Neither can we expect inflation to reduce the long-term systemic risks around debt. There will be inflationary pressures as national production replaces global supply chains in some sectors. But oil prices will remain low, consumer demand depressed, and, quite probably, many jobs lost in the service sector will not return.

Although more debt adds to the high risk of an eventual bond market collapse, governments cannot now reduce that risk. It is too late. Nothing they could plausibly do will make any meaningful difference before that time when bond market conditions substantially worsen. There is no basis on which to judge when that future will arrive, even though, as the first weeks of this crisis demonstrated, central banks can still fail at propping up financial markets. In the interim, governments will have to contain the deleterious fallout of running the world economy this way, when zero interest rates and quantitative easing seriously harm pension funds, distort capital allocation and, via asset price inflation, fuel wealth inequality.

The direct systemic risks around oil, by contrast, are short-term, too. Oil’s acute debt vulnerabilities have now spread from the United States to the Middle East. Saudi Arabia lost $24bn in foreign exchange reserves in March. Iraq has already asked the IMF if it can suspend its debt payments.

Without a rapid injection of demand for oil from restarting economies, US politicians must answer the politically charged question of what to do about the crisis in the shale oil industry, as production shuts down and insolvency for many companies beckons. It would require a considerable leap of faith to allow present market dynamics to work themselves out, so that the banks and other investors that have sunk credit into the sector take losses, and trust there will be few systemic consequences.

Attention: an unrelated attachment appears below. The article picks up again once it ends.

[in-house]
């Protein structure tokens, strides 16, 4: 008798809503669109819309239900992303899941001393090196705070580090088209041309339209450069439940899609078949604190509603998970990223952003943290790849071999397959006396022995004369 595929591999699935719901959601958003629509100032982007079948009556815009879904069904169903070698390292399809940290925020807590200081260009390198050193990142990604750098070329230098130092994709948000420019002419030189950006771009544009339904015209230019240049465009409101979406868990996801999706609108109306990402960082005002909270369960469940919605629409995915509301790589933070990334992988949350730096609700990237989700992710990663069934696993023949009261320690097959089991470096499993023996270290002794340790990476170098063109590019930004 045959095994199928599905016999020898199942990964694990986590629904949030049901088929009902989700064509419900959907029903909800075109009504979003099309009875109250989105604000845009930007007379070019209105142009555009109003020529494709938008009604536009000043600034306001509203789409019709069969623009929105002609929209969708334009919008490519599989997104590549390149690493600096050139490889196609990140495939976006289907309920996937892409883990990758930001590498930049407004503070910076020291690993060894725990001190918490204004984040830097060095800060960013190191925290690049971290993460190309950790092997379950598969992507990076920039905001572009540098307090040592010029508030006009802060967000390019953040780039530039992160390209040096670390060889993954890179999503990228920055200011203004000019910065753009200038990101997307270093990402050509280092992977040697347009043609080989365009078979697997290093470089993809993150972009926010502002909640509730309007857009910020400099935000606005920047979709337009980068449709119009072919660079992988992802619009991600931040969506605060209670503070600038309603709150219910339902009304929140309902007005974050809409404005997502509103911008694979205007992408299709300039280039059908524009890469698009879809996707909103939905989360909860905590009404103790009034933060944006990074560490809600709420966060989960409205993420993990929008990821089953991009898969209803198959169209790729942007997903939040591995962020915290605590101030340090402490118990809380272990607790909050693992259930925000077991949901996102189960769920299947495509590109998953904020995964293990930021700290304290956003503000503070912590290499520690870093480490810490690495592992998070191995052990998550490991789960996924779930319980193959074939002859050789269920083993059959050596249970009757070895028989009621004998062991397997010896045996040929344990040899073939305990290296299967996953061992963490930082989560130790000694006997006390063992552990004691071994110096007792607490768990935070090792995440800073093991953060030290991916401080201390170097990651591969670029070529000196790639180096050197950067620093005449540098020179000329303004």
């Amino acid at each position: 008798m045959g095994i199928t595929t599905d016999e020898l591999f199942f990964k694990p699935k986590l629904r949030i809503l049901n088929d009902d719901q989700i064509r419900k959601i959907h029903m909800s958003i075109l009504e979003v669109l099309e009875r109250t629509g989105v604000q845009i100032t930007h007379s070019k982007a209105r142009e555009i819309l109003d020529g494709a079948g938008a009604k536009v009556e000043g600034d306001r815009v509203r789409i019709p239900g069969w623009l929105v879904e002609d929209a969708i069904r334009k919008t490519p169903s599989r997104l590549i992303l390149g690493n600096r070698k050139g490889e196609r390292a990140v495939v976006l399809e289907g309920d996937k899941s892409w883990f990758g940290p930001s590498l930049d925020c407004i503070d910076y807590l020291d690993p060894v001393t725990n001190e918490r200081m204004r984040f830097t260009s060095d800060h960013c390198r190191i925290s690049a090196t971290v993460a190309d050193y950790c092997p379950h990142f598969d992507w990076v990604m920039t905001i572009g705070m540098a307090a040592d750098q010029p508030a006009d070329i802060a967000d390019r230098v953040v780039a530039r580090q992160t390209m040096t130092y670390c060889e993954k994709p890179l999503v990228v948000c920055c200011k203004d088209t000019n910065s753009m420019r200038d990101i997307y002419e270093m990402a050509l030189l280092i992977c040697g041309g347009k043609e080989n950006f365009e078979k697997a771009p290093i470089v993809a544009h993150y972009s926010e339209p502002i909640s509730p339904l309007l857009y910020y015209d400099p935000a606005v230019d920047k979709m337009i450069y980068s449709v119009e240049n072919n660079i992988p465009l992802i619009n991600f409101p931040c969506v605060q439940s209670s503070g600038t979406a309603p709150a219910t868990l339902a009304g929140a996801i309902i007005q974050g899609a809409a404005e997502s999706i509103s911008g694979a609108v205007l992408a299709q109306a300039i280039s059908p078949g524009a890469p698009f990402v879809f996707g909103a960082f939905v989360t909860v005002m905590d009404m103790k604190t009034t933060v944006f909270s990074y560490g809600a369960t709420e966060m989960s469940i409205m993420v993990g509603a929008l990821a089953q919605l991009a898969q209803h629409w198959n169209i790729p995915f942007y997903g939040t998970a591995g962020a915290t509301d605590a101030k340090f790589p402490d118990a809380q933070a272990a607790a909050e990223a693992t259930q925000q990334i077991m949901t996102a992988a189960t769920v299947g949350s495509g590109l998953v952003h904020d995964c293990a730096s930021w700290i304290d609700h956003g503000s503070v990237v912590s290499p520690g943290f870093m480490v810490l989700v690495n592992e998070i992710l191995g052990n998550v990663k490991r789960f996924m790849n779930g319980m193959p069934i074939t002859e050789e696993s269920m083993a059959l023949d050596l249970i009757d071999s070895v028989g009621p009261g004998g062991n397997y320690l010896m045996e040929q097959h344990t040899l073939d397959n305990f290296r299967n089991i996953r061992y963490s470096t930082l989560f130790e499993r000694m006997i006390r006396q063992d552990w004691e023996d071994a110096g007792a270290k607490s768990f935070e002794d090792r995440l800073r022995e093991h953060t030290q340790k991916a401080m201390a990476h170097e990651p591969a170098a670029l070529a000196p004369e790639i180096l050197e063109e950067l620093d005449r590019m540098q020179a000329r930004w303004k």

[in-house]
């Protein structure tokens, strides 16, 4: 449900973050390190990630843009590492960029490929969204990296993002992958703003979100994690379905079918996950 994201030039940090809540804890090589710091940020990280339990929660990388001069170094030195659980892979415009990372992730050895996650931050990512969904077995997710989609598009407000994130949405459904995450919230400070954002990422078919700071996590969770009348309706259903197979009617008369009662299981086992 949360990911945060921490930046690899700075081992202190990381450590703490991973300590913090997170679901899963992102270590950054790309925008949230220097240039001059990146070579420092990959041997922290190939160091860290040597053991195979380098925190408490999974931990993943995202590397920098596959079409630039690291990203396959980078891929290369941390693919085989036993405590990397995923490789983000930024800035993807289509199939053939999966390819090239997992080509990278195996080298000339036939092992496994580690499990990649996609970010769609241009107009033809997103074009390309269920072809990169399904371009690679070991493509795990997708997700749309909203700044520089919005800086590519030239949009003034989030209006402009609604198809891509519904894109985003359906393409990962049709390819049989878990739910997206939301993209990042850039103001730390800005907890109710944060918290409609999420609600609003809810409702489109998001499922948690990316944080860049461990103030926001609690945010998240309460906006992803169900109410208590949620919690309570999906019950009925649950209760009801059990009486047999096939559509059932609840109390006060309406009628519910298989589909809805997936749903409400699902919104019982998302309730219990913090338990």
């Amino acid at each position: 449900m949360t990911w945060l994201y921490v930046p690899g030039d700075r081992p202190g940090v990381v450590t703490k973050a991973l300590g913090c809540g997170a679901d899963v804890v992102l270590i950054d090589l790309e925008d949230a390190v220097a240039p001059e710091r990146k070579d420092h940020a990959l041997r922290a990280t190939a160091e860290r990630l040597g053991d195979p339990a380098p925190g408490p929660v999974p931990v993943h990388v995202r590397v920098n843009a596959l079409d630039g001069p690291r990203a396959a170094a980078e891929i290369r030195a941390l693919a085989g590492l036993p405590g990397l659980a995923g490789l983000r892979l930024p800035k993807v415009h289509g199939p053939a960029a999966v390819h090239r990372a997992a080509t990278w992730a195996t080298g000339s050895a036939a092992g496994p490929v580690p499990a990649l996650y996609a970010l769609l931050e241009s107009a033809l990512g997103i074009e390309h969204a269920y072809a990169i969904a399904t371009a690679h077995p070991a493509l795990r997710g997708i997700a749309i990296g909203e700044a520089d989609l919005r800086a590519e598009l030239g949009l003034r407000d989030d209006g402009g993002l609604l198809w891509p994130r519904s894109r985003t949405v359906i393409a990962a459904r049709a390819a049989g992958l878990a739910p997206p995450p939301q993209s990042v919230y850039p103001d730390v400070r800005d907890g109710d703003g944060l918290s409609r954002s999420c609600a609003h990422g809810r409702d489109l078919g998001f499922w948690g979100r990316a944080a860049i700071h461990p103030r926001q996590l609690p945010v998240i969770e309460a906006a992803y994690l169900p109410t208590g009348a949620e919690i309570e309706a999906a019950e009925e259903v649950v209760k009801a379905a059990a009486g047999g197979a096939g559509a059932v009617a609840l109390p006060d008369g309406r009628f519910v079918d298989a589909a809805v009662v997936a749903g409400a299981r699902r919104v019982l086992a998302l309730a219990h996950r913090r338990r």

Caution would suggest that a world economy that has depended on debt-fuelled, largely unprofitable shale oil production for the best part of a decade cannot recover unless it still does so in three years’ time. We do not live in a world on the verge of a planned energy transition, but one where to dispense rapidly with shale oil, or disregard what is happening in the Middle East, would invite further economic disaster. To pretend otherwise, and wish away the scale of the energy revolution that eliminating oil requires and ignore how energy change is constrained by the laws of physics, is itself akin to a systemic political risk.

But energy denial, like its climate change counterpart, is part of the democratic political landscape. As politicians decide how to calibrate the conflicting economic and environmental risks over competing time horizons, the Hobbesian political problem of deep existential-value disagreement returns in a quite stark form. Deciding on the risks politicians must take will require painful truth-telling about the choices available.

Helen Thompson is professor of political economy at Cambridge University and a regular on the Talking Politics podcast. 

This article appears in the 08 May 2020 issue of the New Statesman, Remaking Britain